As it did for all New Yorkers, the past week took a sudden turn for comedian and CBS Sunday News correspondent Mo Rocca. Late last week, he was wrapping filming on the first season of his new Cooking Channel series My Grandmother’s Ravioli, in which Rocca learns traditional recipes from actual grandmothers. “It’s partly because I’m ashamed,” he says, “and guilty for never having helped my amazing grandmother in the kitchen.” But by Tuesday, Sandy forced Rocca to abandon his Greenwich Village apartment in search of food, coffee, and the kindness of strangers. How did the workaholic storm refugee make it through? Find out in this week’s New York Diet.
Friday, October 26
My breakfast routine is a K-cup from my Keurig. I also usually try to make myself have oatmeal because somebody told me that it’s like a bowl of fuel that keep you going through the day. I have no idea if that’s true but I like the idea.
On Friday, however, I had to tape an interview at the WNET Lincoln Center studios, and I was rushing there, so I hadn’t eaten anything and was incredibly hungry. I was afraid that during the interview I would start just gnawing at my hand, but luckily they had an assortment of baked goods. I had a chocolate doughnut, a cherry Danish, and a banana nut muffin. Mitt Romney wants to cut off money to PBS, but I would have starved if they didn’t have a baked-goods budget.
For lunch, I had rock shrimp and chorizo at Whym on Ninth Avenue and 57th Street. I thought this place was Thai because Hell’s Kitchen and Chelsea are just all Thai. I don’t know if there’s a connection between being gay and liking Thai food, or maybe Thai food makes you gay, but in those neighborhoods, everything is Thai. So I originally assumed this place was Thai, but it’s not. It’s “traditional” American. The rock shrimp and chorizo was pretty great, and I had a seared yellowfin tuna salad that was nice, too.
That night, I went to a party for my show in honor of the first grandmother Ruth Teig, a math teacher in Scarsdale, who is a force of nature and is amazing. Her daughter threw the party, and it was catered, but I think Ruth cooked some of it. There were sliders, corn quesadillas, and crab cakes, which I enjoyed. It surprised me. I’m not a huge crab-cake person even though I’m from Maryland. I always used to be so jealous of Virginia because “Maryland is for crabs, but Virginia is for lovers,” which sounds like the setup for a dirty joke. On the menu was also kreplach, a Jewish ravioli with a meat filling, which was exciting because that was something that Ruth taught me how to make and pronounce.
Saturday, October 27
Coffee with milk, a square bagel with nothing on it, one-fourth of full-size bran muffin.
Saturday we taped with Venetta, who is a 70-year-old Jamaican grandmother who worked as a wedding-cake baker all her life. I spent some of the day shopping with her son Courtney for Caribbean food. We went to a Caribbean food market — well, he called it Caribbean food, I didn’t want to lump Barbados, Jamaica, and everywhere else into one, but he was sort of like, “No, there are a lot of similarities.” On the way there, he explained that because of the poverty in Jamaica, they had to make do with parts of the meat that no one else wanted. So we actually bought an oxtail. It looked like something out of Jurassic Park. It was so awesome.
Lunch was catered crew lunch from the Cheesecake Factory. I’m not a fan of the Cheesecake Factory menu. Like, it’s authored by Tolstoy, it’s so long. I find it maddening. However, I do think that the food is pretty good. We had chicken potstickers, shrimp spring rolls, teriyaki and orange chicken, and red velvet cheesecake.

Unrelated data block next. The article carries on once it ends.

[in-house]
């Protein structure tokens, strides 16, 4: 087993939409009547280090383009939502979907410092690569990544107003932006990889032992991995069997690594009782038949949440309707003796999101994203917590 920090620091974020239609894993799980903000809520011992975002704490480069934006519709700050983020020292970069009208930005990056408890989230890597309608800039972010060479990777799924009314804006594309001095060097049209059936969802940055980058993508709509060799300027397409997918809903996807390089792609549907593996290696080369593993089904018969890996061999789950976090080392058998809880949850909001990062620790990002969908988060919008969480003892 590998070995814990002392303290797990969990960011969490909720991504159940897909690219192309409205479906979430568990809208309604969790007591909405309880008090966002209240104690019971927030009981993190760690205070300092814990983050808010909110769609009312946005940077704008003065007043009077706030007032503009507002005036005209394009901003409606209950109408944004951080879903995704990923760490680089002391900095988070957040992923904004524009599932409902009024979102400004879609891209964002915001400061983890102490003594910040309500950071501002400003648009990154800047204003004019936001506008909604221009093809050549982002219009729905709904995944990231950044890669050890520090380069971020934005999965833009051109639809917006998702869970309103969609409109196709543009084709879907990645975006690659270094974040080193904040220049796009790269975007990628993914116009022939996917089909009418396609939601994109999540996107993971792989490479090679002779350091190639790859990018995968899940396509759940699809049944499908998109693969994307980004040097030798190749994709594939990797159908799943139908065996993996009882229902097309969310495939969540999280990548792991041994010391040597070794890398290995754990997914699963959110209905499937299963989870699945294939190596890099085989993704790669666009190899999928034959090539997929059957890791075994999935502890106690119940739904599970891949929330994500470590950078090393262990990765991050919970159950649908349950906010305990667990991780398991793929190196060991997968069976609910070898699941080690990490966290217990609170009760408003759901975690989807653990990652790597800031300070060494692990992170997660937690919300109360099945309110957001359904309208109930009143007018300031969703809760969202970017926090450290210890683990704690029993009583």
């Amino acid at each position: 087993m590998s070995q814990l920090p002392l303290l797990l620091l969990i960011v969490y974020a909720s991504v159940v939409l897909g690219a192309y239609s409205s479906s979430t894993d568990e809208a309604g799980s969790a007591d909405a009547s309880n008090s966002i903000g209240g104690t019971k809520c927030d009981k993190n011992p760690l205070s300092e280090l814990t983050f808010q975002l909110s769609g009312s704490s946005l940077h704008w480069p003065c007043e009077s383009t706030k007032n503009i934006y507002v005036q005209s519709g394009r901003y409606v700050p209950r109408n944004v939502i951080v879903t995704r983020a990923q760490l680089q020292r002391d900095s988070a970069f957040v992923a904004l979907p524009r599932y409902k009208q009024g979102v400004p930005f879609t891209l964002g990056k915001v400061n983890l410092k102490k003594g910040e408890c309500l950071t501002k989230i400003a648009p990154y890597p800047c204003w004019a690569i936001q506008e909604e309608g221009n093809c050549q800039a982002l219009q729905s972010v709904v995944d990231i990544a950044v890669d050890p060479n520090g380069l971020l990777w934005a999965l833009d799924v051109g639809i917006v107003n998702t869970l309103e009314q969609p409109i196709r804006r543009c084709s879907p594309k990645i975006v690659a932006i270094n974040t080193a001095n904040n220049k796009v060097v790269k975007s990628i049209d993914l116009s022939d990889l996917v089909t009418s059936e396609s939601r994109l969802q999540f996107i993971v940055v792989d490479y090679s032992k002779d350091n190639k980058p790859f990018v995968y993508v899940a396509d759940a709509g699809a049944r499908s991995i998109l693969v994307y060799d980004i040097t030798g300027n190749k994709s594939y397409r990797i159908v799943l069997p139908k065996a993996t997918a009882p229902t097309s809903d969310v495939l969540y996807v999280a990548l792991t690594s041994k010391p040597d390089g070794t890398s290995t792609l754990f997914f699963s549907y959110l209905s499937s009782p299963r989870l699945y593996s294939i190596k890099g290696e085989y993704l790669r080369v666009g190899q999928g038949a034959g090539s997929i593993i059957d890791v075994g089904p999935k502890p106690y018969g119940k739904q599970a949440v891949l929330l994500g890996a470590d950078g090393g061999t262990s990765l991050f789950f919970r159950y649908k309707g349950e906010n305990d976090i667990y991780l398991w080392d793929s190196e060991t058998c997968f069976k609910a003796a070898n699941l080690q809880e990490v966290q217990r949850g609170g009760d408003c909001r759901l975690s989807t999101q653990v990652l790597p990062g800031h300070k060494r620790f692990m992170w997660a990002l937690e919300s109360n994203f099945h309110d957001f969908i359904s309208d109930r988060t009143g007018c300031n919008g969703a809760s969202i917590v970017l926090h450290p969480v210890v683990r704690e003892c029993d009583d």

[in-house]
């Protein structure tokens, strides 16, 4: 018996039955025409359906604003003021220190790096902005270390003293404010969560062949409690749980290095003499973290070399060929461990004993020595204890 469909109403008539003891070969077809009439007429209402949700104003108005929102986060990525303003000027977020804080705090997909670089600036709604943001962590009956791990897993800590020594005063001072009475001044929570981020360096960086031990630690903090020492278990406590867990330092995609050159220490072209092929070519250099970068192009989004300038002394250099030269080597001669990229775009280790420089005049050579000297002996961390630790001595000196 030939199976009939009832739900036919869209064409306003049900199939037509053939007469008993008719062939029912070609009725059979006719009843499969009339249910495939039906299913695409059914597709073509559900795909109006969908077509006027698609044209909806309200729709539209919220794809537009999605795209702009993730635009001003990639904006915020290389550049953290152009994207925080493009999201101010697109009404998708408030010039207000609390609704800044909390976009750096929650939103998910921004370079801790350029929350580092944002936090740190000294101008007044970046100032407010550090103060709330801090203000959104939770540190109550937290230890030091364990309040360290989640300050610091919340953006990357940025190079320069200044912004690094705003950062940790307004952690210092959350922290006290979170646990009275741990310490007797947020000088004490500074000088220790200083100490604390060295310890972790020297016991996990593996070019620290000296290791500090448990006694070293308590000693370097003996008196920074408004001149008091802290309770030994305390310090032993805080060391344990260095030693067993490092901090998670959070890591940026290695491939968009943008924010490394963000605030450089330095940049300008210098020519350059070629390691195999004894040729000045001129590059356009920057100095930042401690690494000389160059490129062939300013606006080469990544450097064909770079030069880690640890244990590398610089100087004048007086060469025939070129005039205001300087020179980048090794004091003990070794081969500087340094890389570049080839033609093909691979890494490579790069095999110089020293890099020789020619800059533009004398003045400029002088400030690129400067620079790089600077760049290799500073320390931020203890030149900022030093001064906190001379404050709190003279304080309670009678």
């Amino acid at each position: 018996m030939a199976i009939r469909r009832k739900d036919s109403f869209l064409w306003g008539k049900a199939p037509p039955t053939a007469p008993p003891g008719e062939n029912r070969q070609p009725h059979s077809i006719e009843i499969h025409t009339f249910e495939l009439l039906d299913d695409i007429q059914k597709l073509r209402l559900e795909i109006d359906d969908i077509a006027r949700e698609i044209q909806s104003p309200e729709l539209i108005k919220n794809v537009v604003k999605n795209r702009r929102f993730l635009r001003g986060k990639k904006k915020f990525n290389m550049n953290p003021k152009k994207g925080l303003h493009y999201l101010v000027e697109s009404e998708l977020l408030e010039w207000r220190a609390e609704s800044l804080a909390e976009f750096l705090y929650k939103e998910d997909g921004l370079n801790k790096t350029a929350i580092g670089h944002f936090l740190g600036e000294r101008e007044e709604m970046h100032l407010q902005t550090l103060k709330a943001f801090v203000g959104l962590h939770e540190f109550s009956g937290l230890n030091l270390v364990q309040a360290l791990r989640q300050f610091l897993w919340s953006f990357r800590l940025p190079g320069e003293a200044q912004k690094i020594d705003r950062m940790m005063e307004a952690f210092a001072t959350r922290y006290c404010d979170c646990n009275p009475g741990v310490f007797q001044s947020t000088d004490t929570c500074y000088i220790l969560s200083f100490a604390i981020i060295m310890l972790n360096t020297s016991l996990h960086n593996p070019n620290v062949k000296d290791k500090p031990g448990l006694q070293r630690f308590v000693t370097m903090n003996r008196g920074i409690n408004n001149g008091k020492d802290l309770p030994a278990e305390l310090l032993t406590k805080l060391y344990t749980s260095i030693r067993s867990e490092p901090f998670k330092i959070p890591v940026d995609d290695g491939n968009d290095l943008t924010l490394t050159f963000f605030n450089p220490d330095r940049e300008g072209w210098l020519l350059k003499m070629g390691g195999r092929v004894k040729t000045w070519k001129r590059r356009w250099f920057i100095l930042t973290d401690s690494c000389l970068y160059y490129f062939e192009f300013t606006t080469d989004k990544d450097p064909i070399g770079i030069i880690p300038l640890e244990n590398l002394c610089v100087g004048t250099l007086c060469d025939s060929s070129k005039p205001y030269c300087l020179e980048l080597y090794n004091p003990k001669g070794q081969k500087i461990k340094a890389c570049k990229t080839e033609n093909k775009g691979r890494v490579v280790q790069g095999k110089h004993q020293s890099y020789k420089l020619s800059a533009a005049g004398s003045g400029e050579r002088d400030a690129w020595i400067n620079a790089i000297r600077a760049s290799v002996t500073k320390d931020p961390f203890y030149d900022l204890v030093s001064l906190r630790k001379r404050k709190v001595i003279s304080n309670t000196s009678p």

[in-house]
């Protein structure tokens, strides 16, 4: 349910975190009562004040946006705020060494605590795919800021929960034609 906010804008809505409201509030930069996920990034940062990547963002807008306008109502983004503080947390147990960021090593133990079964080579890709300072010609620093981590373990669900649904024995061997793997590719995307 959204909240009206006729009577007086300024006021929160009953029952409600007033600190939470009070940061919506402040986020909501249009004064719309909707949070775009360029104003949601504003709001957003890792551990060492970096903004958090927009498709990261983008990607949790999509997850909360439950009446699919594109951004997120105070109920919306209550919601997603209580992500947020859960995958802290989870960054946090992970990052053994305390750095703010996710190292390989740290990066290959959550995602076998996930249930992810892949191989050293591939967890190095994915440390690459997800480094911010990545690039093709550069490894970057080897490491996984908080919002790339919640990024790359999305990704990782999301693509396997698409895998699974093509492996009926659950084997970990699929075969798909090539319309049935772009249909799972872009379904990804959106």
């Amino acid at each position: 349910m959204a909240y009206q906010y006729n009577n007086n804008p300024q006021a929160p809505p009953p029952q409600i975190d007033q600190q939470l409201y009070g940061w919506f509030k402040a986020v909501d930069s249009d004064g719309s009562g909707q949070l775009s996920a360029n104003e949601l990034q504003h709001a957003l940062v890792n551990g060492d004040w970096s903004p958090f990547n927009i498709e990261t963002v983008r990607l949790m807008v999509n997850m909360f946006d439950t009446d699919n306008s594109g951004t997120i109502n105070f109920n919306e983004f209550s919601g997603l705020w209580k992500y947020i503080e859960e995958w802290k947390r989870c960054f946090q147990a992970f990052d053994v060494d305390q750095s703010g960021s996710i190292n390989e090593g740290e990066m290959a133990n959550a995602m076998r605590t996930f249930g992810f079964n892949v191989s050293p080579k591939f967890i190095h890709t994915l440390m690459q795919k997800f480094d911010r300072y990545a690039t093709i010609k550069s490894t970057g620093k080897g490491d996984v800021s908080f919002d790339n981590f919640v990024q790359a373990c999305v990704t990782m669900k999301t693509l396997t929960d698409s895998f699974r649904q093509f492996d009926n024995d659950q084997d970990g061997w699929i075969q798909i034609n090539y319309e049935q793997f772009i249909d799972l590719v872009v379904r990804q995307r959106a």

Then we cooked the food we bought for the big party that occurs at the end of the episode, where all the relatives came over. We made oxtail stew, jerk pork and jerk chicken, rice and peas (which I had nothing to do with), cabbage salad. And we had begun making black cake, which is sort of the Jamaican version of plum pudding. It’s a very moist cake. I hate the word moist, by the way, but no other word works for it. We drenched it in port wine and rum, and it was fantastic.
I left about 5:30 and went to my office at CBS Sunday Morning to track a piece, and by the time I got home, I was starving. I went to my new “Regal Beagle,” French Roast on Sixth Avenue. I had their terrific trout salad, artichoke ravioli, and a slice of pumpkin pie, which I think they gave to me for free. I was really stuffed, but I didn’t want to be rude. I ended up eating the whole thing anyway.
Sunday, October 28
Sundays are pretty lazy. I got up and watched CBS Sunday Morning, which I watch whether I have a piece airing or not, and went to Lenny’s Bagels for orange juice and a bagel with cream cheese, nova, red onions, a slice of tomato and extra capers. I wasn’t planning on socializing that day. If I’m going to see someone really soon after, I try not to do it with all the onions, because some people get really offended.
I got swept up in hurricane preparation, but I wasn’t really thinking that I shouldn’t be getting things that needed refrigeration. I walked by Citarella, but there was a line outside. I returned to it later, because I thought, Oh, I should be in here because this is one of those New York experiences. I should be in here watching a lot of entitled New Yorkers freak out. But I didn’t have the patience to wait in line. So I went to a little Korean grocery store across 11th Street and got some Fage yogurt and some coconut water, and felt really lame because I’d been making fun of coconut water a lot on Twitter, saying that coconut water sounded like a euphemism for ball sweat. Which is not really my brand of humor, but I said it, and I apologized for it because I didn’t think it was that funny, but then people got really angry with me for apologizing.